Maybe nothing exemplifies this better than this presidential election between Donald Trump, a quintessential member of the economic elite, and Hillary Clinton, a quintessential member of the political elite—and one who has well served the economic elite and moneyed interest groups, and who is well into the category of economic elite herself.
Now, some could read this and react with the old accusations of class warfare or hating the rich. Of course, that is missing the obvious point. Any society that is ruled by a select portion of people is naturally going to benefit that portion of people, more or less at the expense of the others. And any society whose functions are dictated by a select portion of people is naturally going to see that concentration of power swell even further, unless changes are made.
The question is, what sort of changes should be made?
Needless to say, there are many. But a foremost priority should be in trying to limit political corruption and, in particular the pestilent influence of money in politics. There are two main areas of concern related to this:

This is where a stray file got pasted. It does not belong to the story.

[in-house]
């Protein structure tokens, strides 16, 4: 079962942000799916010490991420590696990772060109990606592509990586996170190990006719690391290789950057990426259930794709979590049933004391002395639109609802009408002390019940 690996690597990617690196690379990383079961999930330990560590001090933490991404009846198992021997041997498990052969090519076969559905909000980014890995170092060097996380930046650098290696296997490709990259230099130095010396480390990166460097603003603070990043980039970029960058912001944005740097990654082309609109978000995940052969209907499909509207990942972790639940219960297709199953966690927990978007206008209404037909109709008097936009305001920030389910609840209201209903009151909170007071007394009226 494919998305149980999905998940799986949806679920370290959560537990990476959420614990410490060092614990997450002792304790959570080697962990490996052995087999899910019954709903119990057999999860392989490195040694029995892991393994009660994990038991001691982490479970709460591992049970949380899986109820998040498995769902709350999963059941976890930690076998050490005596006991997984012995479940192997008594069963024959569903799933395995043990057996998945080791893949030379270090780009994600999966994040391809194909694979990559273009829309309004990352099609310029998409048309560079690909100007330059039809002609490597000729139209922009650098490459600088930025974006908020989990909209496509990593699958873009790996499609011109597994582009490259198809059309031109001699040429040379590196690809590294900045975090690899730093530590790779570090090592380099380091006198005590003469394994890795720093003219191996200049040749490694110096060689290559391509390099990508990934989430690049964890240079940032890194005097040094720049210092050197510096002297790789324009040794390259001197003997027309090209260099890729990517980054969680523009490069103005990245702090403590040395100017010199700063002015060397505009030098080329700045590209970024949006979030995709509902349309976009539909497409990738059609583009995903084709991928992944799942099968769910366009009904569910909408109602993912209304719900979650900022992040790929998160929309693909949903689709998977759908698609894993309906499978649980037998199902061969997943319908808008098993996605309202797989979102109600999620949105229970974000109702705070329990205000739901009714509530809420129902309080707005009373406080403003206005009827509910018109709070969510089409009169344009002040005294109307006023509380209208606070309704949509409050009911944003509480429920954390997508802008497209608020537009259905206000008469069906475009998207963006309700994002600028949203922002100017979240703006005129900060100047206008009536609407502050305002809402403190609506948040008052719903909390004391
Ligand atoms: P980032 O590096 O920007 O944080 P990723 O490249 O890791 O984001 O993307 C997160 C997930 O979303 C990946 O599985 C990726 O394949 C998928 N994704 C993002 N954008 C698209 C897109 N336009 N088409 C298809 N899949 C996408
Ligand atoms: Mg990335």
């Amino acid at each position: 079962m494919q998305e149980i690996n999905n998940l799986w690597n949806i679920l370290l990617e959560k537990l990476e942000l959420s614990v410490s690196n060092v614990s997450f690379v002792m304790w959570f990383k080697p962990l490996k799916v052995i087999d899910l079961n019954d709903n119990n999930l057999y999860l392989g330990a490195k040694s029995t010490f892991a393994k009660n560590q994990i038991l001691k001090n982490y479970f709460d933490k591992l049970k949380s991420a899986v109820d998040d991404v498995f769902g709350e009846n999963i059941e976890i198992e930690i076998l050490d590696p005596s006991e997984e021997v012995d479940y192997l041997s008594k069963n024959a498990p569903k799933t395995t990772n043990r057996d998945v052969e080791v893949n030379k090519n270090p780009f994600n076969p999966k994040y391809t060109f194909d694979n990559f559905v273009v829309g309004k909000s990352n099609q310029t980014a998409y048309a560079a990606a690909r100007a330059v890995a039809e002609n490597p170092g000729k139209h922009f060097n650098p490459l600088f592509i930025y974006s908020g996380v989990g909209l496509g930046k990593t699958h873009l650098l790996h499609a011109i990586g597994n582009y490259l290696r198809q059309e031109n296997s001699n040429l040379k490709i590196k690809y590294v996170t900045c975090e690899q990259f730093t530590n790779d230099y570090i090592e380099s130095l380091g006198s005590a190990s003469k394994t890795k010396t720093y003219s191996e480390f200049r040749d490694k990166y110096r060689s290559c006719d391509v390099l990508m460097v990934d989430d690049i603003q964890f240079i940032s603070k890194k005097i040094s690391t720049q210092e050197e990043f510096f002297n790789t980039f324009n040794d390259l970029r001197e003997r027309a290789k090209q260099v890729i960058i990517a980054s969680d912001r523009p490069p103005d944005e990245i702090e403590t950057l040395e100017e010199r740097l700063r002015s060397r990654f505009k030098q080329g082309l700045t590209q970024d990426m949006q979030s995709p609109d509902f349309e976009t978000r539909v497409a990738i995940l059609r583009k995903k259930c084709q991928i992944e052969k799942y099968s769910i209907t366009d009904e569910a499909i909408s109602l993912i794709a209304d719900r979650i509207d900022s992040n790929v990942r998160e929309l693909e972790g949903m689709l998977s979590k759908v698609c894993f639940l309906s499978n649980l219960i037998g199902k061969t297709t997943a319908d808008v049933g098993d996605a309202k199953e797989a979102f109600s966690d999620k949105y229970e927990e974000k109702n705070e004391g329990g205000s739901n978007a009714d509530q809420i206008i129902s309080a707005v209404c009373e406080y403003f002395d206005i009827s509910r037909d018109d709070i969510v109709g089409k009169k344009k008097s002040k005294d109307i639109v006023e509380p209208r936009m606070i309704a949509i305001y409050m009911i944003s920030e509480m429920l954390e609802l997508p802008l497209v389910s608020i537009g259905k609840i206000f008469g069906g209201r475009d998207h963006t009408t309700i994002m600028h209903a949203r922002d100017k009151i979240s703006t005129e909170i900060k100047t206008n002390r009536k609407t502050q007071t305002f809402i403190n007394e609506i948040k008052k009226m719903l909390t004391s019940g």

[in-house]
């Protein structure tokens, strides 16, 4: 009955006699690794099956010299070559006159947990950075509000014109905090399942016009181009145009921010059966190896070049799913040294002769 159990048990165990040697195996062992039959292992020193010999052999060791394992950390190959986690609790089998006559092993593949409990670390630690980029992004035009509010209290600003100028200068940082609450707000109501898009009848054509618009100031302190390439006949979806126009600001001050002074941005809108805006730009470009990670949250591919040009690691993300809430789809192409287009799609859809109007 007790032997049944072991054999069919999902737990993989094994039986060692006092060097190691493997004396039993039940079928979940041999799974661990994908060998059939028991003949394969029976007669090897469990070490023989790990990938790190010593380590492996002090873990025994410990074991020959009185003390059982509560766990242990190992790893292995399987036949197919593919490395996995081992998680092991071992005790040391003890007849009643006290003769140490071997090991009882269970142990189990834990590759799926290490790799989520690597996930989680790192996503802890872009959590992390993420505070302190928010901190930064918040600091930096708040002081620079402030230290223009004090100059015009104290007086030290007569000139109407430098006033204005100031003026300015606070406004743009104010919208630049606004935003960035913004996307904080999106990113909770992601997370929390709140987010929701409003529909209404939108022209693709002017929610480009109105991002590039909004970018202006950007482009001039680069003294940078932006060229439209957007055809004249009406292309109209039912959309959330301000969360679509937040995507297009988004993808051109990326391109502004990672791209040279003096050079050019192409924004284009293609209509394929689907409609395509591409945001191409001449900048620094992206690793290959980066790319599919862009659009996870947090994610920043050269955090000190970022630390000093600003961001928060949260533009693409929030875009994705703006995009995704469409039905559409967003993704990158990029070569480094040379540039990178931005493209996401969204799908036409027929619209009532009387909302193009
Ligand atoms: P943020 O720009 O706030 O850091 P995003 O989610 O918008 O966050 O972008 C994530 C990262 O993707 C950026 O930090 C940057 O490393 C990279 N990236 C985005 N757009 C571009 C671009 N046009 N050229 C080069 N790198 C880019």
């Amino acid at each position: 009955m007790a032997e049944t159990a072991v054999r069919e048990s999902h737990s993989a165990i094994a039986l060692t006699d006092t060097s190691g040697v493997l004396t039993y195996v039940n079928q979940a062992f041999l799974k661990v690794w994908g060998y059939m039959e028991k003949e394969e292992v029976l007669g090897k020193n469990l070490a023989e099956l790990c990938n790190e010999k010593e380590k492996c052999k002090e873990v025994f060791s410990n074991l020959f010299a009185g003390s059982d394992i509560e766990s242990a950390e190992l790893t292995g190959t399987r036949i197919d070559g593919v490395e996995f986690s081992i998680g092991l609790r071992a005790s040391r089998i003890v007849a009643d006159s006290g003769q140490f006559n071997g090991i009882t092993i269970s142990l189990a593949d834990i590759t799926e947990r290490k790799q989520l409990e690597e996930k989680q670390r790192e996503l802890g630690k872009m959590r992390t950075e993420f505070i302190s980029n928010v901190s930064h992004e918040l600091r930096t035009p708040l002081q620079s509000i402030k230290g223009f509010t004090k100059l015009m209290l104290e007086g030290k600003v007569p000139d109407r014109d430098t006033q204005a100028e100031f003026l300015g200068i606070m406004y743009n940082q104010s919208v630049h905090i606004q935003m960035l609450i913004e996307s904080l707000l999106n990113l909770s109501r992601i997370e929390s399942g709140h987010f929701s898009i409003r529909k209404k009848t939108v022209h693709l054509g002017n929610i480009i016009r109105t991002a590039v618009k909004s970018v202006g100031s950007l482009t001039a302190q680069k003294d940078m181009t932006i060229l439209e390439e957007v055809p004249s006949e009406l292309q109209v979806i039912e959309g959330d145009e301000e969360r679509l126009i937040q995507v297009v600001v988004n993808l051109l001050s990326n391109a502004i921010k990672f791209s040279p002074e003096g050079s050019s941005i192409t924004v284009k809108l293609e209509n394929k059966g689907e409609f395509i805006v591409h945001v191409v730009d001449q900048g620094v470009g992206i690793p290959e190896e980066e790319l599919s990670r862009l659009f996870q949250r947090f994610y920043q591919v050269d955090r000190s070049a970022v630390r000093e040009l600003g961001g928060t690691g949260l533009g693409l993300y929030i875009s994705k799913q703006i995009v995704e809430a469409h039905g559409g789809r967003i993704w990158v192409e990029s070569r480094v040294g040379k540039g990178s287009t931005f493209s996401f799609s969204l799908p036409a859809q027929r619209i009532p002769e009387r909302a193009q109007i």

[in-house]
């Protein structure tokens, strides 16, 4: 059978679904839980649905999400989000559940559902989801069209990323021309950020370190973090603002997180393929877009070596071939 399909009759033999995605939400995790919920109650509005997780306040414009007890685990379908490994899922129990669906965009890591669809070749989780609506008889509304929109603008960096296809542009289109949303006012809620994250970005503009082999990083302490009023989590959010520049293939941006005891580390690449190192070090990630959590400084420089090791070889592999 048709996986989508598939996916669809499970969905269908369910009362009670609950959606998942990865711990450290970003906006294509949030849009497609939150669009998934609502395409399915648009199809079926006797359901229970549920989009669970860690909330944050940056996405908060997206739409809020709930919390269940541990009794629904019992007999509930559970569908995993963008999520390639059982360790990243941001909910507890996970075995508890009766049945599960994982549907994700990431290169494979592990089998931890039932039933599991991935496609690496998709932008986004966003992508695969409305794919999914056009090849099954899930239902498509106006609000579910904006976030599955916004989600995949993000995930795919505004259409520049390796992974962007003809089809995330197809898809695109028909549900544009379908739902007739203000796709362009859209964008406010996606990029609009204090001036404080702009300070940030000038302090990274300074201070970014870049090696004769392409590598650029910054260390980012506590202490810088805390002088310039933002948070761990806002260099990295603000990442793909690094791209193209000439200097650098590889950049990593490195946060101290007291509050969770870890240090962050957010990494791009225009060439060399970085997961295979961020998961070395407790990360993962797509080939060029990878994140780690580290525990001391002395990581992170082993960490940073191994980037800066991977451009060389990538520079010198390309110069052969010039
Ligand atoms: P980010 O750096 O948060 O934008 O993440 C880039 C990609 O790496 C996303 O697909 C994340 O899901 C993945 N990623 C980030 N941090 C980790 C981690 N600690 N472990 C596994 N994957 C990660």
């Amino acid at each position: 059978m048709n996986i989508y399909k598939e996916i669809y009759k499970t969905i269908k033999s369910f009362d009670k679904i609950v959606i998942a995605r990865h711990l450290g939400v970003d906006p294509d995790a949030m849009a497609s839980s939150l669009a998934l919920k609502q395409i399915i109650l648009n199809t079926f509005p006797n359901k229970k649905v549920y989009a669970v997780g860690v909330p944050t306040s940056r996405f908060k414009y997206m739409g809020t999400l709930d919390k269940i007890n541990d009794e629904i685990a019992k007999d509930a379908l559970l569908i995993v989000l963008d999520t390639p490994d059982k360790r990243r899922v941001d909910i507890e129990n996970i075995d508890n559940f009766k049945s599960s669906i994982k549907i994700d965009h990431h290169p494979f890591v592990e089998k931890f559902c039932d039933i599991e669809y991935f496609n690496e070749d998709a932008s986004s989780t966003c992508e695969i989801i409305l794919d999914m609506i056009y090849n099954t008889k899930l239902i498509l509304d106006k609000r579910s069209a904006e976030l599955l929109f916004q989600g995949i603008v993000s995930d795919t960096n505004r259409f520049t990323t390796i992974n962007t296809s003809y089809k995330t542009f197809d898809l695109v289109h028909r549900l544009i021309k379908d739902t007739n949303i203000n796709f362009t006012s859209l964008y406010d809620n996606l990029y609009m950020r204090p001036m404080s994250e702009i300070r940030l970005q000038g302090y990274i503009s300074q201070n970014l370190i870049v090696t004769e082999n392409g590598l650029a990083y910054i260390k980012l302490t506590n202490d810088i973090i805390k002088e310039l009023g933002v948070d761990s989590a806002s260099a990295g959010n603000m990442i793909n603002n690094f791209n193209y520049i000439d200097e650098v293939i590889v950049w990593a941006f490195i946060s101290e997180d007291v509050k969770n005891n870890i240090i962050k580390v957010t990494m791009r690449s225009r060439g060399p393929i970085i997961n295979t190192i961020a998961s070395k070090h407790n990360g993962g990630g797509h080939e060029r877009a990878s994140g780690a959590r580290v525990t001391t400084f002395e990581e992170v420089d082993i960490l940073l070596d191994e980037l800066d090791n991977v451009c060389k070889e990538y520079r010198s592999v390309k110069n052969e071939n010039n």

- Campaign Contributions: We need to lower the limits on private campaign contributions from individuals and organizations, have tighter legal restrictions on direct and indirect contributions and fundraising, and consider some sort of public campaign financing. This would help limit electoral bribery, political favors, and other forms of corruption as well as give candidates who wish to represent the people without kowtowing to special interests a better chance of getting their voices heard and getting nominated and elected.
As an example, limiting campaign donations to $100 or $10 per citizen could go a long way in leveling out the playing field, as it would allow nearly all Americans to contribute the maximum amount allowed to the candidate or party of their choice, rather than only big money donors.
Public funding of campaigns could also help.